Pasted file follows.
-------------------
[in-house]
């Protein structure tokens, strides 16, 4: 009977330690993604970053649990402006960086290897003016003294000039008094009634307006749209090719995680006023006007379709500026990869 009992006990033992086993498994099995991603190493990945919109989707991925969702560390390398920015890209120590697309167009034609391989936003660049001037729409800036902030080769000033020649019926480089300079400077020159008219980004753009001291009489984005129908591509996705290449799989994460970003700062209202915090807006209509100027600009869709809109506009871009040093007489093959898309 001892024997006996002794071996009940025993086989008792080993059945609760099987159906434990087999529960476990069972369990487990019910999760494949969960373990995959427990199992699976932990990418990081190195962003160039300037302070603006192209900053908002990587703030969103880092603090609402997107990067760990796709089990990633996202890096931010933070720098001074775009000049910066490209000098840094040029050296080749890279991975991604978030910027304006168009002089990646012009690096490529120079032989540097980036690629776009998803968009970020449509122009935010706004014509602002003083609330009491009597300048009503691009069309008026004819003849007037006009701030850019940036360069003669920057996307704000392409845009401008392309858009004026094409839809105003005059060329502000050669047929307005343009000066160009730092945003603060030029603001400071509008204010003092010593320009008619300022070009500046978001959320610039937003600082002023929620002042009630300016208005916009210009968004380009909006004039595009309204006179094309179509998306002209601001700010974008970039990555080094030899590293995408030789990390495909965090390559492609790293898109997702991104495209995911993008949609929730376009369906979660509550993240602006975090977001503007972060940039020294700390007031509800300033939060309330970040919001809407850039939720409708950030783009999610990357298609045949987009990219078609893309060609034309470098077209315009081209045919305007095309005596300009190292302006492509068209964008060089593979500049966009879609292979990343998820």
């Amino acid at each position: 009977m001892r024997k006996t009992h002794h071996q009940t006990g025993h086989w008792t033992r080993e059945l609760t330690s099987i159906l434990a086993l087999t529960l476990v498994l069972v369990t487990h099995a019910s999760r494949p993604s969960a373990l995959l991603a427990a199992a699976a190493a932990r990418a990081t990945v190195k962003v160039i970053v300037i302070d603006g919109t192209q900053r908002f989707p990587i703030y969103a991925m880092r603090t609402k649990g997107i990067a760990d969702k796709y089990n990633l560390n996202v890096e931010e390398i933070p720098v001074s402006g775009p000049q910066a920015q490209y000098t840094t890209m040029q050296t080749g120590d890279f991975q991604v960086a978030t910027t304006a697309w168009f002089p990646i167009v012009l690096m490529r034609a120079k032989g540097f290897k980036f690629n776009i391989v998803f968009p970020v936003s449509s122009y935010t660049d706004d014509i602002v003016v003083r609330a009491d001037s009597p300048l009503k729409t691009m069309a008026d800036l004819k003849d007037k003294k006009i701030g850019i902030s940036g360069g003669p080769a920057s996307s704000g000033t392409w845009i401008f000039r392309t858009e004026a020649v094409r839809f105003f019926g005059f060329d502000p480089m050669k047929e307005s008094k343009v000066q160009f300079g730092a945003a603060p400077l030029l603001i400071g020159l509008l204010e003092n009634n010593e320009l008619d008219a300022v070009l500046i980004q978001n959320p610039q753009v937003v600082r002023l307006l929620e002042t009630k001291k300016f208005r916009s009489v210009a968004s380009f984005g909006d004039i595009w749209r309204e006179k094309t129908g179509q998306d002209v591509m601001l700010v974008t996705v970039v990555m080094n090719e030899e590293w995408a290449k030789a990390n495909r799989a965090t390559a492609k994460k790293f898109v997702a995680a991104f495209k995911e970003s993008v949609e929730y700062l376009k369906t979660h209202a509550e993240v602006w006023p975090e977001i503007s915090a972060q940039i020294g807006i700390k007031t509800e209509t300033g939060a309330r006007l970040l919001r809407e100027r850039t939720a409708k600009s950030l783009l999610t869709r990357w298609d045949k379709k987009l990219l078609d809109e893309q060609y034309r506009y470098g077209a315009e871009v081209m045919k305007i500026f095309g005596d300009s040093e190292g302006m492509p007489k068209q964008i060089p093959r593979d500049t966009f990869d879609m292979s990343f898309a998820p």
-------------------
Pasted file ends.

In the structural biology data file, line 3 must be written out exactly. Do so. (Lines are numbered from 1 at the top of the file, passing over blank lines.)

């Amino acid at each position: 009977m001892r024997k006996t009992h002794h071996q009940t006990g025993h086989w008792t033992r080993e059945l609760t330690s099987i159906l434990a086993l087999t529960l476990v498994l069972v369990t487990h099995a019910s999760r494949p993604s969960a373990l995959l991603a427990a199992a699976a190493a932990r990418a990081t990945v190195k962003v160039i970053v300037i302070d603006g919109t192209q900053r908002f989707p990587i703030y969103a991925m880092r603090t609402k649990g997107i990067a760990d969702k796709y089990n990633l560390n996202v890096e931010e390398i933070p720098v001074s402006g775009p000049q910066a920015q490209y000098t840094t890209m040029q050296t080749g120590d890279f991975q991604v960086a978030t910027t304006a697309w168009f002089p990646i167009v012009l690096m490529r034609a120079k032989g540097f290897k980036f690629n776009i391989v998803f968009p970020v936003s449509s122009y935010t660049d706004d014509i602002v003016v003083r609330a009491d001037s009597p300048l009503k729409t691009m069309a008026d800036l004819k003849d007037k003294k006009i701030g850019i902030s940036g360069g003669p080769a920057s996307s704000g000033t392409w845009i401008f000039r392309t858009e004026a020649v094409r839809f105003f019926g005059f060329d502000p480089m050669k047929e307005s008094k343009v000066q160009f300079g730092a945003a603060p400077l030029l603001i400071g020159l509008l204010e003092n009634n010593e320009l008619d008219a300022v070009l500046i980004q978001n959320p610039q753009v937003v600082r002023l307006l929620e002042t009630k001291k300016f208005r916009s009489v210009a968004s380009f984005g909006d004039i595009w749209r309204e006179k094309t129908g179509q998306d002209v591509m601001l700010v974008t996705v970039v990555m080094n090719e030899e590293w995408a290449k030789a990390n495909r799989a965090t390559a492609k994460k790293f898109v997702a995680a991104f495209k995911e970003s993008v949609e929730y700062l376009k369906t979660h209202a509550e993240v602006w006023p975090e977001i503007s915090a972060q940039i020294g807006i700390k007031t509800e209509t300033g939060a309330r006007l970040l919001r809407e100027r850039t939720a409708k600009s950030l783009l999610t869709r990357w298609d045949k379709k987009l990219l078609d809109e893309q060609y034309r506009y470098g077209a315009e871009v081209m045919k305007i500026f095309g005596d300009s040093e190292g302006m492509p007489k068209q964008i060089p093959r593979d500049t966009f990869d879609m292979s990343f898309a998820p």